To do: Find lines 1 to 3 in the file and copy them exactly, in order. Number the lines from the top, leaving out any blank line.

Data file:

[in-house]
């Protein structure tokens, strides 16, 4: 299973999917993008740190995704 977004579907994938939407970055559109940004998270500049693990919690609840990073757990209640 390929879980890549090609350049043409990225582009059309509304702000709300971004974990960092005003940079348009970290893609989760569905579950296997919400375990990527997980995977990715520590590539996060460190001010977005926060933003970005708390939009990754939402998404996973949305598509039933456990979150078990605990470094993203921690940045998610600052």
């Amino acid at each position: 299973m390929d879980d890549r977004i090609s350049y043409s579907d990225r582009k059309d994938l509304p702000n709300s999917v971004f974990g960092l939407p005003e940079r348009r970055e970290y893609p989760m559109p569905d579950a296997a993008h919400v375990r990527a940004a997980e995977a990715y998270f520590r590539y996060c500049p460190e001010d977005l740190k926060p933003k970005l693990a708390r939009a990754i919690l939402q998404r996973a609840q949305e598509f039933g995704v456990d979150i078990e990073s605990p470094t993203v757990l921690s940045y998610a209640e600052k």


[in-house]
């Protein structure tokens, strides 16, 4: 299973999917993008740190995704 977004579907994938939407970055559109940004998270500049693990919690609840990073757990209640 390929879980890549090609350049043409990225582009059309509304702000709300971004974990960092005003940079348009970290893609989760569905579950296997919400375990990527997980995977990715520590590539996060460190001010977005926060933003970005708390939009990754939402998404996973949305598509039933456990979150078990605990470094993203921690940045998610600052």
């Amino acid at each position: 299973m390929d879980d890549r977004i090609s350049y043409s579907d990225r582009k059309d994938l509304p702000n709300s999917v971004f974990g960092l939407p005003e940079r348009r970055e970290y893609p989760m559109p569905d579950a296997a993008h919400v375990r990527a940004a997980e995977a990715y998270f520590r590539y996060c500049p460190e001010d977005l740190k926060p933003k970005l693990a708390r939009a990754i919690l939402q998404r996973a609840q949305e598509f039933g995704v456990d979150i078990e990073s605990p470094t993203v757990l921690s940045y998610a209640e600052k």